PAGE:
You are given a convex polygon whose vertices are lattice points on the x-y plane. You are also given several line segments in the x-y plane whose endpoints are lattice points. On each lattice point on a line (and the endpoint of a line) and also on or inside the polygon, you place a Needle. Lines include the ones that form the polygon.
On all other lattice points inside the polygon, you place a Pin. Find the number of Needles placed, and the number of Pins placed.
Pick’s Theorem states that
Area of polygon = number of internal lattice points + number of boundary lattice points / 2 - 1
We can find the number of lattice points on a line segment from (x1,y1) to (x2,y2) as
GCD( abs(x1 - x2), abs(y1 - y2) )
We do not place needles on the portion of the line segment that lies outside the polygon. Thus, we must clip the line segments to lattice points that lie inside the polygon.
The linked resource uses the parametric notation of a line segment. All the calculations can be done purely on integers to allow for finding the clipped lines very accurately. This may be achieved by maintaining the value of the parameter as a fraction - integer numerator and denominator.
- Lines that are parallel to an edge of the polygon and on, or outside the polygon, can be simply ignored
The expected time complexity for this step was O(N*P), where P is the number of edges in the polygon.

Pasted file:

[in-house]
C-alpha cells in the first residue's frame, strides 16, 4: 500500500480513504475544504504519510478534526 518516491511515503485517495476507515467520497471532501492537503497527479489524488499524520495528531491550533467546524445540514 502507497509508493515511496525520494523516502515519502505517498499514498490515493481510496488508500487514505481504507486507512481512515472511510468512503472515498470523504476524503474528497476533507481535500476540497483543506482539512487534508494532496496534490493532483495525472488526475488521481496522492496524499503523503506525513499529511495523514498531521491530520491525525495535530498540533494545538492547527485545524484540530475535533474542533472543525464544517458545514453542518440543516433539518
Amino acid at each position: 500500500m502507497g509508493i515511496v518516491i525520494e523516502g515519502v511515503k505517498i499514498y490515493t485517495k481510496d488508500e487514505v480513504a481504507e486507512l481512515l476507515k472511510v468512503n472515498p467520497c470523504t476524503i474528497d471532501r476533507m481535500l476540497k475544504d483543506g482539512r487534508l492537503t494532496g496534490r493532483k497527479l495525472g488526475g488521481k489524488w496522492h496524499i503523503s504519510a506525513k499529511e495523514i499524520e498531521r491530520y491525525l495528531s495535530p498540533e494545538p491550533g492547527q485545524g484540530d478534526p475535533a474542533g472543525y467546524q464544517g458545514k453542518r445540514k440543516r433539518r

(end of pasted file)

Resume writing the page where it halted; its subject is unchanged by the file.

Doing so, we are able to calculate the number of needles on the boundary of the polygon, and on the line segments inside the polygon. But, several line segments may have intersection points among them which are also lattice points. We must reduce our count of needles by the number of such intersections.
Intersections within a set of lines can be found using a plane sweep algorithm. The idea is elementary in books that deal with Computational Geometry. I personally found this resource very useful in implementing the plane sweep algorithm to report the intersection points.
Implementing this algorithm correctly and accurately (handling all the degeneracies possible) is the most difficult part of solving this problem. It is very well researched though, so there is no scarcity in resources describing a solution.
The expected time complexity for this step was O((N + I) log N), where I is the number of intersection points.
Lastly, the number of pins can be found by reducing the count of needles from the number of internal lattice points, found using the Pick’s Theorem above.
Can be found here.
Will be uploaded shortly.